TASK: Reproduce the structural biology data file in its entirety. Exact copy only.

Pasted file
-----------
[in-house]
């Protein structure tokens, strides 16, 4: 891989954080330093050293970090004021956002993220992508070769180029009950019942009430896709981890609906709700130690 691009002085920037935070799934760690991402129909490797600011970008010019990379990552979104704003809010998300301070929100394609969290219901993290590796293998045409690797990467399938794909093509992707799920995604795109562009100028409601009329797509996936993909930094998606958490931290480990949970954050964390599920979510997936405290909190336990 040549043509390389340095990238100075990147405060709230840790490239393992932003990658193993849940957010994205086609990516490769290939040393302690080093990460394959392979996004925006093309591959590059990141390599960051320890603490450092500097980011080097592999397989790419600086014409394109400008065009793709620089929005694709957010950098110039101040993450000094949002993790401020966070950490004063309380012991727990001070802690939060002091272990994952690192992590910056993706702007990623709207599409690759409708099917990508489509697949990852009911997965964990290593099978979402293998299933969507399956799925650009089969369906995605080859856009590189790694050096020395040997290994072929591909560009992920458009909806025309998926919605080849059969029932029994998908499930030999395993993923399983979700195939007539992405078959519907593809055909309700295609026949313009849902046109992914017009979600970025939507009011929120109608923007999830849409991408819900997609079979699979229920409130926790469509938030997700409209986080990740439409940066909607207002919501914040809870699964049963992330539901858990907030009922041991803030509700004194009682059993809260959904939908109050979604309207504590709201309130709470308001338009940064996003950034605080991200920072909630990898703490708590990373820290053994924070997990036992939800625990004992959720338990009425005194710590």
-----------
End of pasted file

[in-house]
């Protein structure tokens, strides 16, 4: 891989954080330093050293970090004021956002993220992508070769180029009950019942009430896709981890609906709700130690 691009002085920037935070799934760690991402129909490797600011970008010019990379990552979104704003809010998300301070929100394609969290219901993290590796293998045409690797990467399938794909093509992707799920995604795109562009100028409601009329797509996936993909930094998606958490931290480990949970954050964390599920979510997936405290909190336990 040549043509390389340095990238100075990147405060709230840790490239393992932003990658193993849940957010994205086609990516490769290939040393302690080093990460394959392979996004925006093309591959590059990141390599960051320890603490450092500097980011080097592999397989790419600086014409394109400008065009793709620089929005694709957010950098110039101040993450000094949002993790401020966070950490004063309380012991727990001070802690939060002091272990994952690192992590910056993706702007990623709207599409690759409708099917990508489509697949990852009911997965964990290593099978979402293998299933969507399956799925650009089969369906995605080859856009590189790694050096020395040997290994072929591909560009992920458009909806025309998926919605080849059969029932029994998908499930030999395993993923399983979700195939007539992405078959519907593809055909309700295609026949313009849902046109992914017009979600970025939507009011929120109608923007999830849409991408819900997609079979699979229920409130926790469509938030997700409209986080990740439409940066909607207002919501914040809870699964049963992330539901858990907030009922041991803030509700004194009682059993809260959904939908109050979604309207504590709201309130709470308001338009940064996003950034605080991200920072909630990898703490708590990373820290053994924070997990036992939800625990004992959720338990009425005194710590």